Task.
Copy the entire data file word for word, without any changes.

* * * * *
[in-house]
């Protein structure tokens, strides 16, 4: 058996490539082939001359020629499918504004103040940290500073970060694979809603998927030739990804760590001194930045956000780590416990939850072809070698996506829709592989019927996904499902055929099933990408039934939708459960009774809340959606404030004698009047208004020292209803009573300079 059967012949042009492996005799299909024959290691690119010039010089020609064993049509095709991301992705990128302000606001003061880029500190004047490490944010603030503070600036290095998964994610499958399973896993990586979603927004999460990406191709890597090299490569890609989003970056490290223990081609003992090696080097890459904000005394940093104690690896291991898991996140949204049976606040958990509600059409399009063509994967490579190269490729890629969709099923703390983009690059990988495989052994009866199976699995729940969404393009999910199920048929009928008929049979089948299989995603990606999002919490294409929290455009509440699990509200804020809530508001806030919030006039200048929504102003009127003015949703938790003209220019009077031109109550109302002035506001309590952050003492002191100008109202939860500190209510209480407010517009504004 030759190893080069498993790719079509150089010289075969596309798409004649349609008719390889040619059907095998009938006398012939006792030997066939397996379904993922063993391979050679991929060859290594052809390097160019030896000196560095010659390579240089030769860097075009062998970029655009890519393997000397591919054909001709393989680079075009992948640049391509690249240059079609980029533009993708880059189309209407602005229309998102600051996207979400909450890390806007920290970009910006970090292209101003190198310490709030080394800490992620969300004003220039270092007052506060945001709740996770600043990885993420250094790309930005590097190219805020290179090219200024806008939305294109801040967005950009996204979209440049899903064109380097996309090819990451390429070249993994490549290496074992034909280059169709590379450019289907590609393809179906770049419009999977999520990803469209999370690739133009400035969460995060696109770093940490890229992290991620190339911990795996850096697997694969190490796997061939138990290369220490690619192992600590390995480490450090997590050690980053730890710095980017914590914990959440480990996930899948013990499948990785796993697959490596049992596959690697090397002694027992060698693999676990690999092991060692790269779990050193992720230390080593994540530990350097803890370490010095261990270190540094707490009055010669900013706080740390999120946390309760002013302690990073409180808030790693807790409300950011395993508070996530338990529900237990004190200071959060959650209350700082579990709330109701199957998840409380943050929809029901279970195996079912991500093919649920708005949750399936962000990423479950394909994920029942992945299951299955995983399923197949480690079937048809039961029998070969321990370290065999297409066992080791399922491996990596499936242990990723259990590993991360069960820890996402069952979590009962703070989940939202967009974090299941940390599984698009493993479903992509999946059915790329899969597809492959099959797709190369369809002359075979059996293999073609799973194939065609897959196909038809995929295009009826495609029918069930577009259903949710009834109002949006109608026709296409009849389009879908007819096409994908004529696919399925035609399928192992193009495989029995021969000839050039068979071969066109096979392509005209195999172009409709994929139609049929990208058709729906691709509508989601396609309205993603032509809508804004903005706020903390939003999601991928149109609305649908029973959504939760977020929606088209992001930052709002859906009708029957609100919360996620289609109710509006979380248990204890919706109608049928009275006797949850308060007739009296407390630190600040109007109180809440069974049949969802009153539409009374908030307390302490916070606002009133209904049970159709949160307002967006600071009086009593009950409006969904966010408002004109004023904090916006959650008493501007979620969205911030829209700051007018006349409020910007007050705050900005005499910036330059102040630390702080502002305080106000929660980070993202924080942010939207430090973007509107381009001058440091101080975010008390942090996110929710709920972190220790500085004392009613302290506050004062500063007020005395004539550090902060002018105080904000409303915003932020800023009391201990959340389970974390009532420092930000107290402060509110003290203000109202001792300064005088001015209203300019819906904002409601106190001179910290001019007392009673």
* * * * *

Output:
[in-house]
């Protein structure tokens, strides 16, 4: 058996490539082939001359020629499918504004103040940290500073970060694979809603998927030739990804760590001194930045956000780590416990939850072809070698996506829709592989019927996904499902055929099933990408039934939708459960009774809340959606404030004698009047208004020292209803009573300079 059967012949042009492996005799299909024959290691690119010039010089020609064993049509095709991301992705990128302000606001003061880029500190004047490490944010603030503070600036290095998964994610499958399973896993990586979603927004999460990406191709890597090299490569890609989003970056490290223990081609003992090696080097890459904000005394940093104690690896291991898991996140949204049976606040958990509600059409399009063509994967490579190269490729890629969709099923703390983009690059990988495989052994009866199976699995729940969404393009999910199920048929009928008929049979089948299989995603990606999002919490294409929290455009509440699990509200804020809530508001806030919030006039200048929504102003009127003015949703938790003209220019009077031109109550109302002035506001309590952050003492002191100008109202939860500190209510209480407010517009504004 030759190893080069498993790719079509150089010289075969596309798409004649349609008719390889040619059907095998009938006398012939006792030997066939397996379904993922063993391979050679991929060859290594052809390097160019030896000196560095010659390579240089030769860097075009062998970029655009890519393997000397591919054909001709393989680079075009992948640049391509690249240059079609980029533009993708880059189309209407602005229309998102600051996207979400909450890390806007920290970009910006970090292209101003190198310490709030080394800490992620969300004003220039270092007052506060945001709740996770600043990885993420250094790309930005590097190219805020290179090219200024806008939305294109801040967005950009996204979209440049899903064109380097996309090819990451390429070249993994490549290496074992034909280059169709590379450019289907590609393809179906770049419009999977999520990803469209999370690739133009400035969460995060696109770093940490890229992290991620190339911990795996850096697997694969190490796997061939138990290369220490690619192992600590390995480490450090997590050690980053730890710095980017914590914990959440480990996930899948013990499948990785796993697959490596049992596959690697090397002694027992060698693999676990690999092991060692790269779990050193992720230390080593994540530990350097803890370490010095261990270190540094707490009055010669900013706080740390999120946390309760002013302690990073409180808030790693807790409300950011395993508070996530338990529900237990004190200071959060959650209350700082579990709330109701199957998840409380943050929809029901279970195996079912991500093919649920708005949750399936962000990423479950394909994920029942992945299951299955995983399923197949480690079937048809039961029998070969321990370290065999297409066992080791399922491996990596499936242990990723259990590993991360069960820890996402069952979590009962703070989940939202967009974090299941940390599984698009493993479903992509999946059915790329899969597809492959099959797709190369369809002359075979059996293999073609799973194939065609897959196909038809995929295009009826495609029918069930577009259903949710009834109002949006109608026709296409009849389009879908007819096409994908004529696919399925035609399928192992193009495989029995021969000839050039068979071969066109096979392509005209195999172009409709994929139609049929990208058709729906691709509508989601396609309205993603032509809508804004903005706020903390939003999601991928149109609305649908029973959504939760977020929606088209992001930052709002859906009708029957609100919360996620289609109710509006979380248990204890919706109608049928009275006797949850308060007739009296407390630190600040109007109180809440069974049949969802009153539409009374908030307390302490916070606002009133209904049970159709949160307002967006600071009086009593009950409006969904966010408002004109004023904090916006959650008493501007979620969205911030829209700051007018006349409020910007007050705050900005005499910036330059102040630390702080502002305080106000929660980070993202924080942010939207430090973007509107381009001058440091101080975010008390942090996110929710709920972190220790500085004392009613302290506050004062500063007020005395004539550090902060002018105080904000409303915003932020800023009391201990959340389970974390009532420092930000107290402060509110003290203000109202001792300064005088001015209203300019819906904002409601106190001179910290001019007392009673």